09/24/2014 07:41 pm ET Updated Nov 24, 2014

Political Read: The Pain of Change at Colgate


WASHINGTON -- What Daniel Webster said two centuries ago about Dartmouth applies to my own alma mater.

Colgate is "a small college. And yet, there are those who love it."

I am one of them, but I am worried.

I am far away from the Chenango Valley in time and space. I don't pretend to have anything close to a granular sense of what is going on there this week except to say this:

It looks from this distance like a dicey situation, and one that is eerily similar to events at Colgate many years ago, and that I do know a lot about.

This week some 300 students are occupying the Administration Building to protest what they view as lack of sensitivity -- and resources -- to the task of making the place truly and comfortably diverse and inclusive in all ways.

In the spring of 1968 -- a fateful time of social upheaval -- I was one of some 500 students who occupied the Administration Building to protest a case of rank discrimination by one of the many national fraternities on campus.

This was just before a tidal wave of student protests on campuses. The fact that it surfaced at a small, picturesque and rather preppy college in the middle of upstate, dairy-farm country was shocking -- to the alums of course, but also to the national news media down in New York City.

The offending fraternity was shuttered. After another protest the next spring, the college committed to building facilities and programs for minority students that exist to this day.

But that was then, and the world has changed in ways that Colgate once again is struggling -- this time more urgently, knowingly and proactively -- to deal with in an up front way.

Back in the late 1960s, there were barely a handful of minority students on campus; Colgate didn't even "go co-ed" until 1970.

Now the student population is well over 50 percent female, and -- as the result of earnest recruiting and generous scholarship help -- that population is a third persons of color.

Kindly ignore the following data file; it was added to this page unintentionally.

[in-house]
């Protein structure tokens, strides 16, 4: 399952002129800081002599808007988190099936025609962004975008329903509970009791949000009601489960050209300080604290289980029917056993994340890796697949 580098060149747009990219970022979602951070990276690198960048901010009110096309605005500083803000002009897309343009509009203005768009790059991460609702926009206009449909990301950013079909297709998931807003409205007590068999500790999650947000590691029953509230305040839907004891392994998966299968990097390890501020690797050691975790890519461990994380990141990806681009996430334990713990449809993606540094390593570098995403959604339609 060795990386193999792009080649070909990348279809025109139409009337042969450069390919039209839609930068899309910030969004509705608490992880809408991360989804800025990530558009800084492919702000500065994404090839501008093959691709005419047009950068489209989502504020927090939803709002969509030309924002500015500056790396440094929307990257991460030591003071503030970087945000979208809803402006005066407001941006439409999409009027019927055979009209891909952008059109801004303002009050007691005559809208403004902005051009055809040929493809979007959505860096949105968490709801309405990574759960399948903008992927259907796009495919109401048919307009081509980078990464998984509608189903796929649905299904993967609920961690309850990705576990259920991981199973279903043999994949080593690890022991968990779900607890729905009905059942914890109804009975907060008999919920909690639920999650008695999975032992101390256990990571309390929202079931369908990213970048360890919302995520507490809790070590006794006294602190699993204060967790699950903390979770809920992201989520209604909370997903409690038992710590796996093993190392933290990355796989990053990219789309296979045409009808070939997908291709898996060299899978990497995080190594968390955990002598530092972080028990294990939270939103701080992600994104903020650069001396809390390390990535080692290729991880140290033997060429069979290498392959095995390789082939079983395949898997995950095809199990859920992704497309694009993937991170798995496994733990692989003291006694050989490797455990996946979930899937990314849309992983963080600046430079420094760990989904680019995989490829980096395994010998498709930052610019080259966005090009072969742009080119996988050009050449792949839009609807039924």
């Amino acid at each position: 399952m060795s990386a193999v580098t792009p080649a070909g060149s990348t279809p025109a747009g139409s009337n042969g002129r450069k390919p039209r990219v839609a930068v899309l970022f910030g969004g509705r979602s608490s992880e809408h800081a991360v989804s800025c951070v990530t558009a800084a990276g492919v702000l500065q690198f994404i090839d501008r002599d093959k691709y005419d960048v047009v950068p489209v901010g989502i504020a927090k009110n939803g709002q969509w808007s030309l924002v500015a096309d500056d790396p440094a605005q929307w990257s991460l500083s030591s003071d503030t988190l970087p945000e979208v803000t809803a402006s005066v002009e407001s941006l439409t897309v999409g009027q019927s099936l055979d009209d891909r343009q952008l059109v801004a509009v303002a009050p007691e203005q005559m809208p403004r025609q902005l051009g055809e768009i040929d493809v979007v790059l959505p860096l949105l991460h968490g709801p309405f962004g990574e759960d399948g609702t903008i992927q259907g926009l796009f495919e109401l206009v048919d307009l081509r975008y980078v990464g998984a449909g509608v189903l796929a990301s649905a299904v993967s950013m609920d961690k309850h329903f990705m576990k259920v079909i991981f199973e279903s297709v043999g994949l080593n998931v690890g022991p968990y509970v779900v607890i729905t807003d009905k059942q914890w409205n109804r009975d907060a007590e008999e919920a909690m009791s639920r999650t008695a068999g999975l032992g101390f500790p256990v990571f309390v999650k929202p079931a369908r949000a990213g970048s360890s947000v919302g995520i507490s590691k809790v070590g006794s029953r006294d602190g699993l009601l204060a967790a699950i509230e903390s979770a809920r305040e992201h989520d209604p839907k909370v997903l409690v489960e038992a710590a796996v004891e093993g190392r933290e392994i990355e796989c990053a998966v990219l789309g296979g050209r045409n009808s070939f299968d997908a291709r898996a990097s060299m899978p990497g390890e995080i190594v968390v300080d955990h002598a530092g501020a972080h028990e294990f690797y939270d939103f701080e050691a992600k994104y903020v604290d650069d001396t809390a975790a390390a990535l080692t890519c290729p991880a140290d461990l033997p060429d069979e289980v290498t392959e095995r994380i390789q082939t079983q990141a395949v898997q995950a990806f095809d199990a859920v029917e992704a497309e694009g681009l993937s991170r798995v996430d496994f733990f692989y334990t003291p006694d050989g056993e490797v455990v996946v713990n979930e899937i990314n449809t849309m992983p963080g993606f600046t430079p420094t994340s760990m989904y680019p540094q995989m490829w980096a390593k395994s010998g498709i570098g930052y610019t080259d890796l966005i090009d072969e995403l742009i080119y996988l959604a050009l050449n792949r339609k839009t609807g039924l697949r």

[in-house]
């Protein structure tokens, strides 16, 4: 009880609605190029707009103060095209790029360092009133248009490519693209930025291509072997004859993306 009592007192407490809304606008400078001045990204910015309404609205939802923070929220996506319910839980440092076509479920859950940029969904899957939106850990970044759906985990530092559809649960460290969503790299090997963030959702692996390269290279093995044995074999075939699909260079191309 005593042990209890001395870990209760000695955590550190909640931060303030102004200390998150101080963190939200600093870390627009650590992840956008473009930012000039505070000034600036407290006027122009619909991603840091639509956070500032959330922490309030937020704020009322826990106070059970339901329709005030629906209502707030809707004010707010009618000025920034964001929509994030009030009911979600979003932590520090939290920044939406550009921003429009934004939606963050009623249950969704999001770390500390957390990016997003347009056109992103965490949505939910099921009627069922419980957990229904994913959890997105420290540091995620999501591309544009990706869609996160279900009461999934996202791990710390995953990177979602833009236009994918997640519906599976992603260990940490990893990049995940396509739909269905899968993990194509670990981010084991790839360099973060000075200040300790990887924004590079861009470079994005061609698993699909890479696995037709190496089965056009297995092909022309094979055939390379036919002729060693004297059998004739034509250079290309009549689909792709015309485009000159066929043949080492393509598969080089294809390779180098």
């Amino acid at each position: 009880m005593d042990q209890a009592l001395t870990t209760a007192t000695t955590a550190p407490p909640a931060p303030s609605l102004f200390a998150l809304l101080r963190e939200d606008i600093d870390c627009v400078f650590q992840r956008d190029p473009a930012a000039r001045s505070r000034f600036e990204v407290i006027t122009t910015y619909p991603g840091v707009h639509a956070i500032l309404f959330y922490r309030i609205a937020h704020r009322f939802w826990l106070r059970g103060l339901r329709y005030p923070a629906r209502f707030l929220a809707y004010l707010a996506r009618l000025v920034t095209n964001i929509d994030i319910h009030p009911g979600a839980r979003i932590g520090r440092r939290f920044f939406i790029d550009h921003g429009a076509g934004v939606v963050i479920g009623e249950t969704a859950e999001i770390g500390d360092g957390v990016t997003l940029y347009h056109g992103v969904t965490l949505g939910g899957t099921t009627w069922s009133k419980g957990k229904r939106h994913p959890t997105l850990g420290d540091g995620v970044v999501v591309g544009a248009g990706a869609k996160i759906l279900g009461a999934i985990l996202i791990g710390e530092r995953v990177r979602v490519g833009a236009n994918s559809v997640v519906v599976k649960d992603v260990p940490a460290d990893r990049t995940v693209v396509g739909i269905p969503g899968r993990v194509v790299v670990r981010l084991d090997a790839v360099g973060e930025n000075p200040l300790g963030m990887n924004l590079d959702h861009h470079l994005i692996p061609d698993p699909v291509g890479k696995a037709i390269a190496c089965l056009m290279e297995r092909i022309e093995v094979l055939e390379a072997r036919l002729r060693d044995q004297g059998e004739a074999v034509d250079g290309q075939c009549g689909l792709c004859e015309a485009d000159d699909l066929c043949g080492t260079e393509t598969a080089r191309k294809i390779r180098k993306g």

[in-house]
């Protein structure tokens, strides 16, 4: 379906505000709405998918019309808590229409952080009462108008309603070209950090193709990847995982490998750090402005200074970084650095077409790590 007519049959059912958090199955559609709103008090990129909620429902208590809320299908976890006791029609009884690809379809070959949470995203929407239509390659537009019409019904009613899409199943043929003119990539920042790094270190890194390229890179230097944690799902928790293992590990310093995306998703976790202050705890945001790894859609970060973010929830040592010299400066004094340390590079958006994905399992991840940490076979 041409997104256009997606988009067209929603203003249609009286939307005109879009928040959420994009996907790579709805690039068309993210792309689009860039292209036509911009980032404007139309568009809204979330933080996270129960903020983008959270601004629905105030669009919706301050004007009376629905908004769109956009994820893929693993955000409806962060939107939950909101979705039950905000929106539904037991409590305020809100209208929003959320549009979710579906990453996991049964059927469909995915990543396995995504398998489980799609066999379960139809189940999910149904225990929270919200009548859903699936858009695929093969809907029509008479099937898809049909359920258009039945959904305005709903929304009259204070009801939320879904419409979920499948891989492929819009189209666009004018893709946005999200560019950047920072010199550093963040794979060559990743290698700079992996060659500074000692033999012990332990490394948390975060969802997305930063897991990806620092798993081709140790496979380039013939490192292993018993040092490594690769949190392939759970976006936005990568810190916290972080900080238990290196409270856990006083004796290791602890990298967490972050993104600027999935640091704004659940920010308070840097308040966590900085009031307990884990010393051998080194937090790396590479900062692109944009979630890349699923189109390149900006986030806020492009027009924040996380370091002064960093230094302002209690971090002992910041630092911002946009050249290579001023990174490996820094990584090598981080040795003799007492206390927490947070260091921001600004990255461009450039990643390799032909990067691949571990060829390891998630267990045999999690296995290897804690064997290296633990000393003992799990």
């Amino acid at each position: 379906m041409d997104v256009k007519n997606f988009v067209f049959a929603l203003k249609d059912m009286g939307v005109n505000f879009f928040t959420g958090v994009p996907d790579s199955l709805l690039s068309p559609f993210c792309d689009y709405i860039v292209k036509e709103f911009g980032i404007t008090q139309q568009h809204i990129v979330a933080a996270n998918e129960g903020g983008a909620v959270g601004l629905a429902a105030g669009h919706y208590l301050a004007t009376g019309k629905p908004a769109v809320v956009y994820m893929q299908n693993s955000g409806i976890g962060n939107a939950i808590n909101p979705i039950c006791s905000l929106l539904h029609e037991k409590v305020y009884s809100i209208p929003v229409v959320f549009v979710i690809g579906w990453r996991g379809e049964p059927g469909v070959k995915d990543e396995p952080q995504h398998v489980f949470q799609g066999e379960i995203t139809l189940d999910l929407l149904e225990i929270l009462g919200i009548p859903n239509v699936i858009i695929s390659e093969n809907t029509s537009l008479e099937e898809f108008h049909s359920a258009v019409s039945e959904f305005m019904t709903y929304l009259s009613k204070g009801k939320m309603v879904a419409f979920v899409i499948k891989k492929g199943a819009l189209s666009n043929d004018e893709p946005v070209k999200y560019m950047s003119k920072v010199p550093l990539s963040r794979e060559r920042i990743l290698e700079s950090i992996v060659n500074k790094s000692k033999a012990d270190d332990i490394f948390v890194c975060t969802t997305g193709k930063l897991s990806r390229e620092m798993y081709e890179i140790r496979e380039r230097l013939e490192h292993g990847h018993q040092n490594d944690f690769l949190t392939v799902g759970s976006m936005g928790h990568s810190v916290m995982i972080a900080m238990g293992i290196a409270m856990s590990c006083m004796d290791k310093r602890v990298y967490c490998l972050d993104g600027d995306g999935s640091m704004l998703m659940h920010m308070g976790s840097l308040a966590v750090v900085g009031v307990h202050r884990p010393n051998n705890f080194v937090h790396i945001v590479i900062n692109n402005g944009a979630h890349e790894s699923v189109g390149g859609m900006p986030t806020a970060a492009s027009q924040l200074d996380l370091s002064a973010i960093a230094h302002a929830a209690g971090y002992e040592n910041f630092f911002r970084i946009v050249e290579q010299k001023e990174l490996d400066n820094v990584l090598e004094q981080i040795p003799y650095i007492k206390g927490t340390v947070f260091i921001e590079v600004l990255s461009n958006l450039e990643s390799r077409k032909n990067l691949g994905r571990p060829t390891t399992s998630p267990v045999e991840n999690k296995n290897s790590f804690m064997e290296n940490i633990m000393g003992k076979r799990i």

The college and its president, Jeffrey Herbst, say all the right things -- all the multi-dimensional, multi-cultural and multi-gender things. And they are spending money to back up the talk.

And yet Colgate proudly has kept many of the institutions and indicia of an earlier cultural time in academic America, especially those of small, preppy liberal arts colleges.

LACs such as Middlebury and Bowdoin have abandoned "Greek" life; not Colgate. Virtually all of Colgate's academic rivals play small-college sports; not Colgate, which is staunchly and proudly the Division I "Little Giants of the Chenango." I can't imagine a Homecoming Weekend bonfire at, say, Oberlin. Colgate has 'em all the time.

Financial aid is generous, and growing, but it isn't quite "need-blind" yet. The result is a slightly exaggerated version of what you see at all elite colleges: a painful gulf between the kids whose parents fly in on private jets (yes, there is a jet-capable airport in Hamilton, NY) and the kids from city projects or small towns in foreign countries.

It's an explosive mix and it is smoldering now.

On Monday, some 300 students occupied the James C. Colgate Administration Building and papered social media wall to wall with their long list of "concerns and action plans," which is far more extensive and all encompassing than those of a generation ago.

I confess to not having heard of "intersectionality" or "micro transgression."

But after doing some reading, I can see how one can lead to the other. And buried inside the social science mumbo jumbo is a profound and justifiable concern about inclusiveness, respect for all, and liberality in the sense that we supposedly mean when we talk about a "liberal arts education."

Unlike many years ago, when a more conservative and guarded administration was almost too freaked out to respond, Herbst has tried to bond with the demonstrators and say that he understands their impatience for more change.

Administrators don't want to get testy, and don't want to take note of the fact that the demonstrators are a minority of a minority, or that the college is already working hard to diversify, or that Herbst has committed Colgate to a need-blind future.

For the kids on campus now, they want life to improve -- fast. They are the deeply intersectional ones who suffering from micro transgressions in real ways. In other words, they are being called racist names, left out of the "Greek" scene, glowered at and dissed on the campus bus, and blindsided on Yik Yak and other anonymous sewage sites.

And all of this is happening on "the most beautiful campus in America," in a small picturesque town that looks like a place where Ozzie and Harriet might have lived long ago.

It's a painful disconnect, I am thinking.

Perhaps the saddest, most telling student "concern" is the lack of free bus service to and from Syracuse for all. "This would work to alleviate the experience of isolation on the basis of socio-economic status," the occupying students wrote in their sincere and very specific manifesto.

At Colgate, I got a great education that still serves and inspires me decades after I left. I go back, mentally and physically, often, and was proud to get an honorary degree. Its intentions are honest, and the commitment to change is real. What we did a generation ago got it all started.

So, I love the place.

But no one called me racist (or anti-Semitic) names. I never felt a gnawing need to flee -- least of all to Syracuse.